A lung transplant is a surgical procedure to replace diseased lungs with healthy lungs. It’s a treatment that can improve quality of life— e.g., your ability to breathe as well as be active—for individuals who have extreme or advanced chronic lung conditions, such as chronic obstructive pulmonary disease (COPD), cystic fibrosis and pulmonary fibrosis. Prior receiving a lung transplant, potential recipients need to undergo a process that includes evaluation as well as scoring. Once accepted, they are placed on a waiting list, followed, hopefully, by transplant surgery and life after surgery. It’s a major operation that has major risks, and there are some things to consider before and after the transplantation.
Here are top 4 things to consider when you’re thinking of a lung transplant:
You must be in the best shape before going for your transplant.
It might seem crazy to say this as you are sick and fighting for your life, but workout as much as you can, stay as fit as you can. The powerful you are, the faster you will recover.
While every patient’s recovery time is different, being physically healthy is just not enough to undergo a transplant.
Your emotional health is necessary.
Usually, patients preparing for transplant have either been living with a chronic condition for a quite a long time or have been diagnosed with a serious illness. It’s quite common to experience symptoms of depression or anxiety.
Be patient with yourself, and the procedure. The transplant requires close follow-up and it can take a little time to return to your normal day-to-day routine. Adjust the way you do things so that they continue to be safe in your recovery period. Do things that bring you joy. Listening to a certain kind of music, watching your favorite picture. Set up your recovery environment post-surgery to make it easier for you to access the things you love and enjoy doing after the surgery.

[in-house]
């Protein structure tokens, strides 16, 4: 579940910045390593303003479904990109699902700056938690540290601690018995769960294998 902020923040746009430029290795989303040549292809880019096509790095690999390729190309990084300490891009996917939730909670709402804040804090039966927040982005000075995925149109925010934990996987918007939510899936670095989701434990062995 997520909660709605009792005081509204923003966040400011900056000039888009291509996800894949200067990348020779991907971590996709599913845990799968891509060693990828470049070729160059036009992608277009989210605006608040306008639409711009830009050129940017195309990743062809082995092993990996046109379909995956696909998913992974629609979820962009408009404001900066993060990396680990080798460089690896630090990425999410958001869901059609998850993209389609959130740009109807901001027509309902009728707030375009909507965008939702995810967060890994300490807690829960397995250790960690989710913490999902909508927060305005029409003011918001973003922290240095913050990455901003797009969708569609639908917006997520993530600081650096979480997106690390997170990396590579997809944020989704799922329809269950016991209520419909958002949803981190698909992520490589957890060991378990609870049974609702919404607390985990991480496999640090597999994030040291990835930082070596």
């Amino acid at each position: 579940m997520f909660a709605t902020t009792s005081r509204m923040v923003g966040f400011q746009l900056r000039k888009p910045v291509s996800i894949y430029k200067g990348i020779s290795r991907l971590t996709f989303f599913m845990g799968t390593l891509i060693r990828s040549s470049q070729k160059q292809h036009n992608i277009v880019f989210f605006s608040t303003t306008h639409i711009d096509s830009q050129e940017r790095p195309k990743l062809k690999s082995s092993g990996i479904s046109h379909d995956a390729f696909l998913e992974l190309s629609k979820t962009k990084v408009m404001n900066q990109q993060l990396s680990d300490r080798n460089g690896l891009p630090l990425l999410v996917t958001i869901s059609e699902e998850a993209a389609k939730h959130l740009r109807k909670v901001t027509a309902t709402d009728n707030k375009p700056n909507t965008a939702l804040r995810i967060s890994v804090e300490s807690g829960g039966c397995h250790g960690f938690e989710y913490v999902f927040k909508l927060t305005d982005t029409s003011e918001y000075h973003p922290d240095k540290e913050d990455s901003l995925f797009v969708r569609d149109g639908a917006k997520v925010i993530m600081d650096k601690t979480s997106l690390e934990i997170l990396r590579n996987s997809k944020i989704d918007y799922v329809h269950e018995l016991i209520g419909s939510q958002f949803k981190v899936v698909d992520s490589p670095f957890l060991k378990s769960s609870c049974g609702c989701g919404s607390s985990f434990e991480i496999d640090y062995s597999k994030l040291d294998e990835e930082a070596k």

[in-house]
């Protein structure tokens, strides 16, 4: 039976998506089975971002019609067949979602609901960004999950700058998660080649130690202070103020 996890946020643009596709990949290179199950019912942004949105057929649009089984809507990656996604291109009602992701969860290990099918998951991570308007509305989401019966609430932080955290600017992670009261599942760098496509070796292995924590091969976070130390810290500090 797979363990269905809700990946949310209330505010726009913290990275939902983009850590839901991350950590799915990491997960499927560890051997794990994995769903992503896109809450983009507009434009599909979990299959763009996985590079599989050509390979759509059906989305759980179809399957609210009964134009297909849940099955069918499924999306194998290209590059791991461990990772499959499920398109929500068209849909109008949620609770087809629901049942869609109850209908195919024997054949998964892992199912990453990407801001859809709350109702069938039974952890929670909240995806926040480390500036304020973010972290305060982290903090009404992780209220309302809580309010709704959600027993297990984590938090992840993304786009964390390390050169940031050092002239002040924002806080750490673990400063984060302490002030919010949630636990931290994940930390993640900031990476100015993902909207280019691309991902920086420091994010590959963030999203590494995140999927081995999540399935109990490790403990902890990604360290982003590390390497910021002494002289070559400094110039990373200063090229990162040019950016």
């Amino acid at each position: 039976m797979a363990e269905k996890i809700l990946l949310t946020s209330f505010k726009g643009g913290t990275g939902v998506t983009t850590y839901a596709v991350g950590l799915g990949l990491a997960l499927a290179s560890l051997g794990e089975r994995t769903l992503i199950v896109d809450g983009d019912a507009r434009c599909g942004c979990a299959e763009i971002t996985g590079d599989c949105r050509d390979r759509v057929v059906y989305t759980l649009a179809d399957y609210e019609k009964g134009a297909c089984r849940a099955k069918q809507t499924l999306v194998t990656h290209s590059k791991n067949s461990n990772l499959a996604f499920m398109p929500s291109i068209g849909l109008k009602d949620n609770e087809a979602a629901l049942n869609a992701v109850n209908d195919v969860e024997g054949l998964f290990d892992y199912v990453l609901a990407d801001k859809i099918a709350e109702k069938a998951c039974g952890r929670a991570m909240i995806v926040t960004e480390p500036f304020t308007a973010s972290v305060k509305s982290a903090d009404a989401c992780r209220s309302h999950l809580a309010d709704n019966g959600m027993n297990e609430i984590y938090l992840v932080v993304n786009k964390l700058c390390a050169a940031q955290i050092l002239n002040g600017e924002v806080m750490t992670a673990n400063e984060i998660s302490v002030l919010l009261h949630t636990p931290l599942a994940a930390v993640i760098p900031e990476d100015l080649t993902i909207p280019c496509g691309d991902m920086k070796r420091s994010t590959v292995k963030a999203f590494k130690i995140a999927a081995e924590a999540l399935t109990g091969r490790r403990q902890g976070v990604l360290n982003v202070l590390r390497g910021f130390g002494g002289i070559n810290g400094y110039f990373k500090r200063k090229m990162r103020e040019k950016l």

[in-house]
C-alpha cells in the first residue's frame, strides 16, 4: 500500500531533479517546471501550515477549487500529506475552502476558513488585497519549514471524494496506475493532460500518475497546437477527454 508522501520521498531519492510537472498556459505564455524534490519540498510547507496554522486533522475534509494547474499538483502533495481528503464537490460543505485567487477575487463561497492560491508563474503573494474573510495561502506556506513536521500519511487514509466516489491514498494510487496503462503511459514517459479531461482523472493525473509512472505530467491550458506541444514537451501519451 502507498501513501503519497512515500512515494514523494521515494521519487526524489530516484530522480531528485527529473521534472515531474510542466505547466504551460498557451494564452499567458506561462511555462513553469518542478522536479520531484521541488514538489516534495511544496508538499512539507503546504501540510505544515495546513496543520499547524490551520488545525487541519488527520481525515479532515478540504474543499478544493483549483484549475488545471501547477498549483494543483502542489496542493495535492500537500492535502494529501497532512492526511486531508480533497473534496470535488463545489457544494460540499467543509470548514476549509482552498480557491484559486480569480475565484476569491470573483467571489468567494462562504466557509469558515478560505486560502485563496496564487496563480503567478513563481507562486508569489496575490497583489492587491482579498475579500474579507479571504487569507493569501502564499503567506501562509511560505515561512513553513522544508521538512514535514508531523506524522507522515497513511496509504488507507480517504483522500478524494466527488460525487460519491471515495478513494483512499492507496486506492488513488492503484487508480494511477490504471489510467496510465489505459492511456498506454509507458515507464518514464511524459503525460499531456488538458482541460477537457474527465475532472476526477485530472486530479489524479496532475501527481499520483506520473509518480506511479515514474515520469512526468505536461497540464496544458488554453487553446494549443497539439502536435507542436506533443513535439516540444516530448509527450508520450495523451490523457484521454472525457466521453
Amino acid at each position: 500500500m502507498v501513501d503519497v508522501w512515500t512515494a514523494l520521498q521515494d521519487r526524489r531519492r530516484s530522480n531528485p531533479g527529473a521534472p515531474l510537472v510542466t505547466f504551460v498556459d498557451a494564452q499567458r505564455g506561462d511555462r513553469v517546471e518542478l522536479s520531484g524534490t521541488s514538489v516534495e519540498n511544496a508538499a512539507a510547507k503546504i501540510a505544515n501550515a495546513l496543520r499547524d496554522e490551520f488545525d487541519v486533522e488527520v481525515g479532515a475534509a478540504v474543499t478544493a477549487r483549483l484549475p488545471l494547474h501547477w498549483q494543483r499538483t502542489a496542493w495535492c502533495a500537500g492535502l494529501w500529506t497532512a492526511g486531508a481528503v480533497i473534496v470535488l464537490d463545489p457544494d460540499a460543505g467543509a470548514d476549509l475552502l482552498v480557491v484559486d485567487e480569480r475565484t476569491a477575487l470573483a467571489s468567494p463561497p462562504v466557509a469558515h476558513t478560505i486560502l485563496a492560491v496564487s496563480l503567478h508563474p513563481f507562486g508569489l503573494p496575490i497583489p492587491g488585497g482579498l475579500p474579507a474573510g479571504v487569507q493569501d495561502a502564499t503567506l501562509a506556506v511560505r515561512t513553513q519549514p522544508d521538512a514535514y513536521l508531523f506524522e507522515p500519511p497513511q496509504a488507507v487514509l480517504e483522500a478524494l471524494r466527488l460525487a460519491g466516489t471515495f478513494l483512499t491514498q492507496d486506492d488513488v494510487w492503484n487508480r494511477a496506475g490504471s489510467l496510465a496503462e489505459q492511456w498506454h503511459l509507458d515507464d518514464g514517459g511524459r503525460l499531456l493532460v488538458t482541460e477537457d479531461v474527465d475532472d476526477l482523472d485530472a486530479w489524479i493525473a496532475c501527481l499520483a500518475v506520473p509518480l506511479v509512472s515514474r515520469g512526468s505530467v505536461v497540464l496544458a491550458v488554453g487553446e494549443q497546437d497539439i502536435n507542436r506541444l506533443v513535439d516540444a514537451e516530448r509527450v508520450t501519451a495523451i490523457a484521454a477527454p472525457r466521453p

You might have to travel to another city to get a lung transplant done.
Hospitals that perform lung transplants are located throughout the country, but it’s possible you’ll have to travel to get to your transplant center. In addition to insurance and financial needs, you have to think about things like how you’re getting there and where you’ll stay. When you’re on a waiting list, you need to ensure that you are close to the transplant center and always available. You never know when you might get a call from your transplant surgeons and might be they have only about 4-6 hours to complete the transplant operation after the donor’s lungs are procured.
After your transplant, you’ll need to stay nearby for some time. “The first few weeks and months are crucial, after the lung transplant operation and balancing the multiple medications needed to prevent or treat episodes of infection and/or rejection is difficult. Most centers will direct your care for the first year after transplantation. During this time, they will help you get a provider network closer to your home to collaborate on the longer-term care needed to maintain good function of your new lungs.
New techniques are being used to help address the shortage of donor lungs.
Every donor’s lungs are not suitable for transplantation, and right now, only about 28 percent of donor’s lungs fulfill the criteria which is needed to be used for a transplant.
The good news is that researchers are finding ways to increase the number of donor’s lungs. There’s a new technique known as ex vivo lung perfusion (EVLP) that can improve “marginal” donor lungs (lungs that don’t meet transplant criteria) so they can reach the standards for transplantation.